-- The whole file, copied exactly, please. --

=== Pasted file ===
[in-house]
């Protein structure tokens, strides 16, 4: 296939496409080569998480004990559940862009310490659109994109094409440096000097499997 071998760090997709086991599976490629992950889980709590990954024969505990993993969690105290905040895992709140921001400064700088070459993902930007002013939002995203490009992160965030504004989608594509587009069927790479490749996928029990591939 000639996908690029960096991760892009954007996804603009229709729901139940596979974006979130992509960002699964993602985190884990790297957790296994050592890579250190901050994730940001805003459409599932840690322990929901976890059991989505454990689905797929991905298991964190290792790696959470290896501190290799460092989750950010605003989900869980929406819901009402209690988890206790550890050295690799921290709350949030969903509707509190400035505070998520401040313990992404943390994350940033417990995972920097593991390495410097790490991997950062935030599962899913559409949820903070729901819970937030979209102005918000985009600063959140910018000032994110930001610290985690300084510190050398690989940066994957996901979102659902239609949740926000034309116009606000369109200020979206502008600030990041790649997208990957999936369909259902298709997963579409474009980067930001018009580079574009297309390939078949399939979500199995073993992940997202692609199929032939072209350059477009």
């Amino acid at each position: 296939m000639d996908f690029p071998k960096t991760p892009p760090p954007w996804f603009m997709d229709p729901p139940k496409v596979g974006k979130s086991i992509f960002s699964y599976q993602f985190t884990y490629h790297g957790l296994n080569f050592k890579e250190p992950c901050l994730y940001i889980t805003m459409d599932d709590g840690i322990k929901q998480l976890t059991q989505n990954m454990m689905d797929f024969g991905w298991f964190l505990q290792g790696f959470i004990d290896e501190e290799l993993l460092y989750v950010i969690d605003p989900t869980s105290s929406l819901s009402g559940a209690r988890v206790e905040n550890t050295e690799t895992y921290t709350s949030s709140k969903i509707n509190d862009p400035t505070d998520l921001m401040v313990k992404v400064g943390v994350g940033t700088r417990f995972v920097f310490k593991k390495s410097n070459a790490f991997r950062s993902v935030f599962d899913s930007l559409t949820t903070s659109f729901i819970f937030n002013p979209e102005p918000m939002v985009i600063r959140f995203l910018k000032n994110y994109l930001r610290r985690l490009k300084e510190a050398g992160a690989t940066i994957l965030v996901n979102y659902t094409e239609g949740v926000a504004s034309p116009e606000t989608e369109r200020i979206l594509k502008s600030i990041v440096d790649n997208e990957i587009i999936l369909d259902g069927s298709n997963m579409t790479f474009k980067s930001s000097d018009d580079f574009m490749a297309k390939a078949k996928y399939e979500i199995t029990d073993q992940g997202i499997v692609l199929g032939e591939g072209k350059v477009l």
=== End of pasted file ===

[in-house]
């Protein structure tokens, strides 16, 4: 296939496409080569998480004990559940862009310490659109994109094409440096000097499997 071998760090997709086991599976490629992950889980709590990954024969505990993993969690105290905040895992709140921001400064700088070459993902930007002013939002995203490009992160965030504004989608594509587009069927790479490749996928029990591939 000639996908690029960096991760892009954007996804603009229709729901139940596979974006979130992509960002699964993602985190884990790297957790296994050592890579250190901050994730940001805003459409599932840690322990929901976890059991989505454990689905797929991905298991964190290792790696959470290896501190290799460092989750950010605003989900869980929406819901009402209690988890206790550890050295690799921290709350949030969903509707509190400035505070998520401040313990992404943390994350940033417990995972920097593991390495410097790490991997950062935030599962899913559409949820903070729901819970937030979209102005918000985009600063959140910018000032994110930001610290985690300084510190050398690989940066994957996901979102659902239609949740926000034309116009606000369109200020979206502008600030990041790649997208990957999936369909259902298709997963579409474009980067930001018009580079574009297309390939078949399939979500199995073993992940997202692609199929032939072209350059477009």
């Amino acid at each position: 296939m000639d996908f690029p071998k960096t991760p892009p760090p954007w996804f603009m997709d229709p729901p139940k496409v596979g974006k979130s086991i992509f960002s699964y599976q993602f985190t884990y490629h790297g957790l296994n080569f050592k890579e250190p992950c901050l994730y940001i889980t805003m459409d599932d709590g840690i322990k929901q998480l976890t059991q989505n990954m454990m689905d797929f024969g991905w298991f964190l505990q290792g790696f959470i004990d290896e501190e290799l993993l460092y989750v950010i969690d605003p989900t869980s105290s929406l819901s009402g559940a209690r988890v206790e905040n550890t050295e690799t895992y921290t709350s949030s709140k969903i509707n509190d862009p400035t505070d998520l921001m401040v313990k992404v400064g943390v994350g940033t700088r417990f995972v920097f310490k593991k390495s410097n070459a790490f991997r950062s993902v935030f599962d899913s930007l559409t949820t903070s659109f729901i819970f937030n002013p979209e102005p918000m939002v985009i600063r959140f995203l910018k000032n994110y994109l930001r610290r985690l490009k300084e510190a050398g992160a690989t940066i994957l965030v996901n979102y659902t094409e239609g949740v926000a504004s034309p116009e606000t989608e369109r200020i979206l594509k502008s600030i990041v440096d790649n997208e990957i587009i999936l369909d259902g069927s298709n997963m579409t790479f474009k980067s930001s000097d018009d580079f574009m490749a297309k390939a078949k996928y399939e979500i199995t029990d073993q992940g997202i499997v692609l199929g032939e591939g072209k350059v477009l």